Tom Tucker finds himself sleepless during storms in Bellingham Bay. He and his cat “Baby” nestle in behind the well-worn helm of the Cheryl Ann and listen closely to the tugboat’s night voices. As the wind pushes against the weathered Dutch doors of the captain’s quarters, he guards his celebrity boat like any good naval man would, maneuvering her solo through the rolling waves of the Pacific.
On stormy nights, Tucker tends to multiple systems in the engine room – sometimes in a masterful half-sleep. He knows her engine inside and out. He fires up the generator and makes sure his tug is ready to move in a moment’s notice, just in case the anchor chain should give way and the boat escape from its mooring buoy. When his experienced hands grasp the weathered spokes of the helm, he relies on years spent assuring a ship’s systems support her crew – even if that crew is now down to just one (plus a sleepy cat).
Built in the 1920s by a German-born boat maker, William Müller, the Cheryl Ann became the workhorse of San Pedro harbor in Los Angeles, California. That is until she was rediscovered in 1955 for a television show called, “Waterfront.” On the show, a tugboat captain and his family are supporting actors to the starlet found onboard – the Cheryl Ann herself. She was eventually sold to Salmon Bay Barge Lines in Seattle and Tucker found her for sale in Anacortes.
Since then, his tug has been anchored in Bellingham Bay. For just over four years, Bellingham’s South Side residents may have noticed her red stack bobbing a few hundred feet offshore. But few know the famous Cheryl Ann by her name or the story of her newest captain.
After retiring from the Navy, Tucker lived on a sailboat in the area for six years but said he became bored with the slow rhythm of his days. “After being an engineer on a ship, well this tug is just like an engineering plan on a ship,” he said. In the familiar, there’s comfort for Tucker who knows exactly how to manage the Cheryl Ann. His calendar is full of projects and ongoing maintenance. There’s a fresh coat of paint on the tug’s iconic stack, an attempt to shine her up to an original luster.
Previously, Tucker’s called many larger ships home – aircraft carriers all over the world. After enlisting in 1968, his first three tours were in-country on amphibious transports or landing craft. On the Saigon River, Tucker’s job was to pick up distressed boats that had been riddled with gunshot holes. During one mission, he was tasked with rescuing a PBR patrol boat – one that had originally been built in Bellingham by Uniflite.
He was in the Persian Gulf during the Gulf War and was also on hand in Somalia in 1994, just before the ship he’d served on for eight years, the USS Ranger, was decommissioned. From 1981-84, and again in 1991 during the Gulf War, the Ranger was his world. During the 1970s era of gasoline shortages, he tried his hand at trucking. After realizing he was losing money due to the high cost of fuel, he sold his truck and returned to the Navy. He would work his way up to a Chief Electrician (E-7).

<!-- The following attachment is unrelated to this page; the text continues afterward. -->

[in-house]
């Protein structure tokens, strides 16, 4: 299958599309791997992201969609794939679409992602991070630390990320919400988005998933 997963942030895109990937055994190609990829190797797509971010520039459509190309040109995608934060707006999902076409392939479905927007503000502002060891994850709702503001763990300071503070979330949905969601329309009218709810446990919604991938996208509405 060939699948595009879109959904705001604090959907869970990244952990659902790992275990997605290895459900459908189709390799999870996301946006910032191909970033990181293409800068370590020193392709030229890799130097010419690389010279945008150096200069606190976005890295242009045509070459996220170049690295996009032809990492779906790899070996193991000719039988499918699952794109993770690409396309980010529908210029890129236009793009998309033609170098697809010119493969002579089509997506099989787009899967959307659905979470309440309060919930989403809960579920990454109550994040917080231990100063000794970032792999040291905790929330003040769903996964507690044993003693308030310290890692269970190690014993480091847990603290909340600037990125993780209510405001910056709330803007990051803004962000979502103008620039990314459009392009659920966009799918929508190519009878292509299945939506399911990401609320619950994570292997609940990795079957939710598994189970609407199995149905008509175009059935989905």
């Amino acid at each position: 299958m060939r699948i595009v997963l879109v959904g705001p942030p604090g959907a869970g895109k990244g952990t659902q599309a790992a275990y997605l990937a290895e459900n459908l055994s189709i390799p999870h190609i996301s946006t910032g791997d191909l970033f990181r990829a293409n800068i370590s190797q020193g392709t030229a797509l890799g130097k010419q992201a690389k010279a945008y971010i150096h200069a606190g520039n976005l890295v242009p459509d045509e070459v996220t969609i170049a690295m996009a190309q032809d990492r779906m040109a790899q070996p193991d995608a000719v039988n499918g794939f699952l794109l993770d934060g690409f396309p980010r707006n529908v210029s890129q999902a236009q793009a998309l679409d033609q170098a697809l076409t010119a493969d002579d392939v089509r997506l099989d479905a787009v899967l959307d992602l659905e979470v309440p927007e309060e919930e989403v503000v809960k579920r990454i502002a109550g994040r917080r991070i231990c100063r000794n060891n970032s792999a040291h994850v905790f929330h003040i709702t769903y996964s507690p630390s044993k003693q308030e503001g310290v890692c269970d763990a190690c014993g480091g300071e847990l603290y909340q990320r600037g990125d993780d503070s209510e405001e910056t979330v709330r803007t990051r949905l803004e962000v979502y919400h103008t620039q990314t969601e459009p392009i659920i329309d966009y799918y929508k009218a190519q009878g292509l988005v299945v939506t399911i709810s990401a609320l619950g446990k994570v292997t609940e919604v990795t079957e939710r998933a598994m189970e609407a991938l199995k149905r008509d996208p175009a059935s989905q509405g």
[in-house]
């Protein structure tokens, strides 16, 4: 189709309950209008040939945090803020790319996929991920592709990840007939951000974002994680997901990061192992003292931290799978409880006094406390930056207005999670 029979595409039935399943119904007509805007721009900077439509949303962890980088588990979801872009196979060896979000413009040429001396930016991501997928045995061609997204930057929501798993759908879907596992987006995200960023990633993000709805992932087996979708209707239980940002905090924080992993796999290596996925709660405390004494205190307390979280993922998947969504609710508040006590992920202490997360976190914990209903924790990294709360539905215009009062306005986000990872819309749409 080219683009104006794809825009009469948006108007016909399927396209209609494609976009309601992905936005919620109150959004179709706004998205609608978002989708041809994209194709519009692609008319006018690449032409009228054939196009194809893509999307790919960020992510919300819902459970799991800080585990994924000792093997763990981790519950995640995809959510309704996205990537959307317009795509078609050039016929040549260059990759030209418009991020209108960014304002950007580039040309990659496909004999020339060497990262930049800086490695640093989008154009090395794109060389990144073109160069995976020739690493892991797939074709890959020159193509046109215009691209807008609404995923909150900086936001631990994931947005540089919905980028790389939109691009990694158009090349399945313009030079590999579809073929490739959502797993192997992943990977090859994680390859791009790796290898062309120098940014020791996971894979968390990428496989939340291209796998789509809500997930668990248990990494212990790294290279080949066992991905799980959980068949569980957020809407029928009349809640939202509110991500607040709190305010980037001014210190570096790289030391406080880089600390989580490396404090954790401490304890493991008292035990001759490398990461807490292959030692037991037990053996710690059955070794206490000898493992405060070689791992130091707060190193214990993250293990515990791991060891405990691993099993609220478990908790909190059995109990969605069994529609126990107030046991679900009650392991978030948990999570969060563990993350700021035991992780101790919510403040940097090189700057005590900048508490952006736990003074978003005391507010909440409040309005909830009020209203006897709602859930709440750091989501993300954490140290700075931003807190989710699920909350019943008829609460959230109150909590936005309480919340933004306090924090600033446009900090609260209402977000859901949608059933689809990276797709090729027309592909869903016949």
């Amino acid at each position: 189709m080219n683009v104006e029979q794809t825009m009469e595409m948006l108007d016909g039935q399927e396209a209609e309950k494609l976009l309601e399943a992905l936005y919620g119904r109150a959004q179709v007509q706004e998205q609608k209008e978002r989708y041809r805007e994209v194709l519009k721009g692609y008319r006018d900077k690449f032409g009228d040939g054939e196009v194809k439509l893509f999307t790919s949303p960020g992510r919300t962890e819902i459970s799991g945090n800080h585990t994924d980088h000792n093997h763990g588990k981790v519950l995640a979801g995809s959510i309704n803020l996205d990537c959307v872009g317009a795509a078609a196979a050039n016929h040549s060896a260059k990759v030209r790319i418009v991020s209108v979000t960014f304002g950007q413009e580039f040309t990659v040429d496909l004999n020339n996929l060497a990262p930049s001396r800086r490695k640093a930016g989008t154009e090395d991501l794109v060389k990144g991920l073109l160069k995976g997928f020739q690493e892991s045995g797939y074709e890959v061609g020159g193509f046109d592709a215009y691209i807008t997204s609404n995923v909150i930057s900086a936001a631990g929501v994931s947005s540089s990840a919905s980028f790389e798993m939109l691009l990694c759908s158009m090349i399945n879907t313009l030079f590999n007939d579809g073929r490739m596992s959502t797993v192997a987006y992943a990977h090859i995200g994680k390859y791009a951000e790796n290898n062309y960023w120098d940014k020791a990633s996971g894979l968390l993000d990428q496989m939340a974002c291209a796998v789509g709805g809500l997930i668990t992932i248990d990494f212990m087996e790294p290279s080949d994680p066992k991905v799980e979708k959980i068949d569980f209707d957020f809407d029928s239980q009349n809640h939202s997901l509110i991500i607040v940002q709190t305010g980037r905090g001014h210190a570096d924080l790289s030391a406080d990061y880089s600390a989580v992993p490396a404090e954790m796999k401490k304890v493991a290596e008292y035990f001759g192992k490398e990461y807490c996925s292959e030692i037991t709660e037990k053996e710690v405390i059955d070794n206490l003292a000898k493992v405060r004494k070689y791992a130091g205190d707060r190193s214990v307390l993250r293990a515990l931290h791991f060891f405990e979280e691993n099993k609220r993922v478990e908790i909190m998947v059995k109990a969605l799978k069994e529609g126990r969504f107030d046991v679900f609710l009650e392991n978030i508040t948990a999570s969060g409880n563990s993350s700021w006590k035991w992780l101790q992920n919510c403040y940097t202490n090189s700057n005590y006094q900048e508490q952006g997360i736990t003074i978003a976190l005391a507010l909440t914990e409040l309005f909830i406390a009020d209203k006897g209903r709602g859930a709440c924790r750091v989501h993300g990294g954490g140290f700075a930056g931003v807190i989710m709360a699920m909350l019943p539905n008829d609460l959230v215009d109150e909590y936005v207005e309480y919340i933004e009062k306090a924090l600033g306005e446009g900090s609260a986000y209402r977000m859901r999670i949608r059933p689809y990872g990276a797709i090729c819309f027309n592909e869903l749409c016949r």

Many of the photos hanging in the captain’s bunkroom are of Tucker’s favorite ship, the USS Ranger. “It was the only ship I ever really liked,” he said. “I was on the Kitty Hawk for two tours and hated that thing. I would’ve rather have been shot at than be stuck on that aircraft carrier doing circles in the Tonkin Gulf. It was a piece of junk and it was an unhappy ship, the crew was always unhappy.” Tucker described the Ranger as the opposite kind of ship, “A dirty, old, horrid thing that the crew all liked and it always ran. It always worked.”
The Cheryl Ann is another boat that’s earned Tucker’s respect. In the small galley, the provisions hang in hammocks and the coffee is always on. “Coffee is the only thing that keeps me alive, I think. Actually, I think I died several years ago and it’s only the coffee that keeps me animated,” Tucker joked.
As a matter of fact, he could have died several times in the conflicts he’s witnessed. “I still have white spots all along my side from the fiberglass specs that came from that mission on the Saigon,” he said. His stripes and stars displayed on the wall depict his tours from a life of military service. In between those tours, there was a family and five children to raise along with subsequent losses. But there has also been renewal and a sense that Tucker is as salty as the seas he’s loved.
A small madrone sapling grows quietly on the deck near the anchor line of the Cheryl Ann. The tree has taken up residence in the wood between the tarred floorboards of the deck. Tucker admits he can’t bring himself to pluck it out and every time he brings the anchor in, the tree loses a few more of its’ new branches. Perhaps the feisty captain is akin to the tree. He’s lost some of his limbs over the years (three of Tucker’s biological children have died) and he’s had to carry the weight of war. However, throughout his life, he’s found an independent spirit and an engineering mind to carry him through. Just like the sapling, he’s bound to flourish in even the most unexpected of landscapes.
As the seagulls call distantly, Tucker looks to the south and says, “This summer I was thinking about heading down the coast, spending my next winter down in Newport, Oregon.” Tucker plans to eventually find a good home for the Cheryl Ann. He’d like to return her from whence she came, back to Southern California and to the Los Angeles Maritime Museum where others can appreciate her lustrous history. He thinks of buying a big spread of land somewhere in the Nevada desert, building a house and riding out his retirement from the back of his motorcycle, in the quiet of an altogether different expanse.